With ActivePresentation.Slides(2).Shapes("My favorite shape")
        .Top = .Top - 72
    End With

    ' Slides can have names too
    With ActivePresentation.Slides(2)
        .Name = "My favorite slide"
    End With

    ' The slide's name stays with it
    ' even if we move it to a different position in the presentation

    ' And now we can do:
    With ActivePresentation.Slides("My favorite slide").Shapes("My favorite shape")
        .Height = .Height * 2
    End With

End Sub

Sub PowerPointBasics_4()
    ' References to objects

    ' Variables can hold references to objects
    ' This is a bit tough to get your head around, so don't worry
    ' It'll become clearer as you see working examples

    ' For now, watch this:

    ' Dim a variable as a specific object type
    Dim oShape As Shape

    ' Set it to "point" to a specific shape:
    Set oShape = ActivePresentation.Slides("My favorite slide").Shapes("My favorite shape")
    ' Notice that we used our slide's name?

    ' From now on, we can treat oShape as though it really WERE the shape
    Debug.Print oShape.TextFrame.TextRange.Text
    oShape.TextFrame.TextRange.Font.Color.RGB = RGB(255, 0, 0)
    ' and so on

    ' Until we release the memory used by oShape
    Set oShape = Nothing

End Sub

Sub PowerPointBasics_5()
    ' Looping through all of the slides
    ' Looping through all of the shapes

    ' So far, we haven't done anything you couldn't do
    ' with your mouse, and do it more easily at that.
    ' One more little lesson, then the real fun starts.

    Dim x As Long   ' we'll use X as a counter
    ' OK, I said always to give variables meaningful names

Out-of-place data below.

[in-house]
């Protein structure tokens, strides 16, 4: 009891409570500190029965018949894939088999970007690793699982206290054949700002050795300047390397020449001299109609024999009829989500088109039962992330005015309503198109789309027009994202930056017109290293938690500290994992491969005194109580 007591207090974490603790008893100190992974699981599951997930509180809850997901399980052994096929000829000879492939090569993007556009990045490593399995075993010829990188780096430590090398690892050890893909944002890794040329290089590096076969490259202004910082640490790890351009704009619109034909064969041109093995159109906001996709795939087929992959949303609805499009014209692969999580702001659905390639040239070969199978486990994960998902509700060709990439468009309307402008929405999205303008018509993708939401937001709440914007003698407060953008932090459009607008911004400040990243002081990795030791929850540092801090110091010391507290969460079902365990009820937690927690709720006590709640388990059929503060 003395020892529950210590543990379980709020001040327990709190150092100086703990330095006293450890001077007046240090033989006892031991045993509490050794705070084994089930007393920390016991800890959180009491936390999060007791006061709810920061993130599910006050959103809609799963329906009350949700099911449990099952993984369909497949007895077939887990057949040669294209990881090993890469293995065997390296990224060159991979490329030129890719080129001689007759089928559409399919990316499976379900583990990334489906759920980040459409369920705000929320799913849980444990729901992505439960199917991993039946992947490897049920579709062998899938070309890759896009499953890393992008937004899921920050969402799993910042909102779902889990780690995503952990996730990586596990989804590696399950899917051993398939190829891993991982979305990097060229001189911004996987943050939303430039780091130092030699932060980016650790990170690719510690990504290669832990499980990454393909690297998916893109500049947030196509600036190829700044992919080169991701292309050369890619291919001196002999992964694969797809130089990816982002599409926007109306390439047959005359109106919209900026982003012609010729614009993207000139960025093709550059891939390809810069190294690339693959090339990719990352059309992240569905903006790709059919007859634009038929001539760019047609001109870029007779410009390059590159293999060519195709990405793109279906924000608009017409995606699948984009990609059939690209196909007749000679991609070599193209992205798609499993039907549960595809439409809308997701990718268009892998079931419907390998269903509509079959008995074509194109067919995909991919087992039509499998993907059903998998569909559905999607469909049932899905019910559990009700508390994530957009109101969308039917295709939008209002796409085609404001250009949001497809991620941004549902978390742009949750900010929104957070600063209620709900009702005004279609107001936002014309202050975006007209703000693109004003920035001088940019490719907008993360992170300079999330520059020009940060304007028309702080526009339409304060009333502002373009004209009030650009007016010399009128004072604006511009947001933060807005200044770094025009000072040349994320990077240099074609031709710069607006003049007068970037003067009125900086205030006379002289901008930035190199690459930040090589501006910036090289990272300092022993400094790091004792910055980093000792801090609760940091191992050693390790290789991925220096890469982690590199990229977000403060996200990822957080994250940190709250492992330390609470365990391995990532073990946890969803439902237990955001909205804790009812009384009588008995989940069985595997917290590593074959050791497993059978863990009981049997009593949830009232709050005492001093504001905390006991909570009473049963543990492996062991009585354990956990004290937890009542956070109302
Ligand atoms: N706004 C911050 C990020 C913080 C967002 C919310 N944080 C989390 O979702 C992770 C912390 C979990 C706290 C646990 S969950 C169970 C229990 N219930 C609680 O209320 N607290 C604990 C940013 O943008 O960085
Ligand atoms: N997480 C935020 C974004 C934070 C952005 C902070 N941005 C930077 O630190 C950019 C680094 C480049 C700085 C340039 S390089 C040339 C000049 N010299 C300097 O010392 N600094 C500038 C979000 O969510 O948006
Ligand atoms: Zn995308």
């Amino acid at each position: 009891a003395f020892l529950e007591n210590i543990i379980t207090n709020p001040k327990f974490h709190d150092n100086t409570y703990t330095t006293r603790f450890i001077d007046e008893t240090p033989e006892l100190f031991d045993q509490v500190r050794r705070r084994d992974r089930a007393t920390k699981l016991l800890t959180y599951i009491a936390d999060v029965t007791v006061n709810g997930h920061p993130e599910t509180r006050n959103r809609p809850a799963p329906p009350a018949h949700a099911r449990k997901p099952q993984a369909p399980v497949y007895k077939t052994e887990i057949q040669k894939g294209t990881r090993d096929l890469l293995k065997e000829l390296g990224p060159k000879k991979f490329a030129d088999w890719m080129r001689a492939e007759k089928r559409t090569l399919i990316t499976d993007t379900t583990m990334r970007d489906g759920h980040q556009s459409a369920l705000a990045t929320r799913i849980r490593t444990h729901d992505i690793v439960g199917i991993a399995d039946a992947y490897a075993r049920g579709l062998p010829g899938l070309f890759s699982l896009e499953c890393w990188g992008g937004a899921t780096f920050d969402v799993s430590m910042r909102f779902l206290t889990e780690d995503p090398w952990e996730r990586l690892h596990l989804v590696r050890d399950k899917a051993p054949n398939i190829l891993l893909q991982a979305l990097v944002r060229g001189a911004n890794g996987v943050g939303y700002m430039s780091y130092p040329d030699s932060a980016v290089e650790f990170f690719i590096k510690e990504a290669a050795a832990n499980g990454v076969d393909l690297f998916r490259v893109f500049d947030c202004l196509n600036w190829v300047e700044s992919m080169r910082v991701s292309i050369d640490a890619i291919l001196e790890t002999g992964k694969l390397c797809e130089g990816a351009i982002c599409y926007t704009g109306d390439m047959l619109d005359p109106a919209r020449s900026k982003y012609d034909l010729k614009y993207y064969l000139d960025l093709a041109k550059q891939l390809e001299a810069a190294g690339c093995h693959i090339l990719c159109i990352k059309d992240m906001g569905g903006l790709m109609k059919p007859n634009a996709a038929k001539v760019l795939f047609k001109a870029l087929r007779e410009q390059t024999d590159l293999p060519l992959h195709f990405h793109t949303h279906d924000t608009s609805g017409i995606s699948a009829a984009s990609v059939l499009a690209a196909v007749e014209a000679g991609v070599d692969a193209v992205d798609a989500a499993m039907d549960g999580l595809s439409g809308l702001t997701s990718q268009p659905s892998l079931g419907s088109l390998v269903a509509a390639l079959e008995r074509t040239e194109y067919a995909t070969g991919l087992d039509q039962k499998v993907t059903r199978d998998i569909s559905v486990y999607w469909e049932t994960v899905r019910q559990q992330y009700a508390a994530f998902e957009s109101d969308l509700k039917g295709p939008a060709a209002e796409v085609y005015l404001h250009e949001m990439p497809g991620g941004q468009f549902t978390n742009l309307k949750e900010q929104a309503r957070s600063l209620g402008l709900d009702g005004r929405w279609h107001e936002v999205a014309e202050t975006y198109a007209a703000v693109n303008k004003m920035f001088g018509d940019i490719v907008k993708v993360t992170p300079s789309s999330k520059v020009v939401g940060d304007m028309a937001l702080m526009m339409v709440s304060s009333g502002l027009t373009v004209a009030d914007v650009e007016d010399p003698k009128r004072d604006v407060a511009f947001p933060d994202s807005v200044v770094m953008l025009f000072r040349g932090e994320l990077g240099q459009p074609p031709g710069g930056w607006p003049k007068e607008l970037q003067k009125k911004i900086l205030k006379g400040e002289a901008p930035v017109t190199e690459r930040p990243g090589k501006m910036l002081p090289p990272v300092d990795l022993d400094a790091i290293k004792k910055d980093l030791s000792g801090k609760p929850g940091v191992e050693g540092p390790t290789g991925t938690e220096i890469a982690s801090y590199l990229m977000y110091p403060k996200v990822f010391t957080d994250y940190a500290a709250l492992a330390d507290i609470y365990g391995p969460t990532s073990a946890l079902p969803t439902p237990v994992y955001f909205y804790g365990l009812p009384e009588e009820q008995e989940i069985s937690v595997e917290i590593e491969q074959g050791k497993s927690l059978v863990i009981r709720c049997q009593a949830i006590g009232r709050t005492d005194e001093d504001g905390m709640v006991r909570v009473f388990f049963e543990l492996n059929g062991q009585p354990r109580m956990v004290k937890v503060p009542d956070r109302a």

' But for little "throwaway" jobs like this, programmers often
    ' use x, y, and the like

    ' Let's do something with every slide in the presentation
    For x = 1 To ActivePresentation.Slides.Count
        Debug.Print ActivePresentation.Slides(x).Name
    Next x

    ' Or with every shape on one of the slides
    ' Since x is a "junk" variable, we'll just re-use it here
    ' And we'll use the With syntax to save some typing
    With ActivePresentation.Slides(3)
        For x = 1 To .Shapes.Count
            Debug.Print .Shapes(x).Name
        Next x
    End With  ' ActivePresentation.Slides(3)

End Sub

Sub PowerPointBasics_6()
    ' Error Handling

    ' You can trust computer users to do one thing and one thing only:
    '           The Unexpected
    ' You can trust computers to do pretty much the same

    ' That's where error handling comes in

    ' What do you think will happen when I run this code?
    With ActivePresentation.Slides(42)
        MsgBox ("Steve, you moron, there IS no slide 42!")
    End With

End Sub

Sub PowerPointBasics_6a()
    ' Error Handling Continued

    ' Let's protect our code against boneheaded Steves
    ' If he does something that provokes an error, deal with it gracefully
    On Error GoTo ErrorHandler

    With ActivePresentation.Slides(42)
        MsgBox ("Steve, you moron, there IS no slide 42!")
    End With

' Words with a : at the end are "labels"
' and can be the destination of a "GoTo" command
' Using GoTo is considered Very Bad Form except in error handlers

' If we got here without error we need to quit before we hit the error
' handling code so ...
    Exit Sub

    MsgBox ("Error: " & Err.Number & vbCrLf & Err.Description)
    ' resume next
    ' exit sub
    Resume NormalExit

End Sub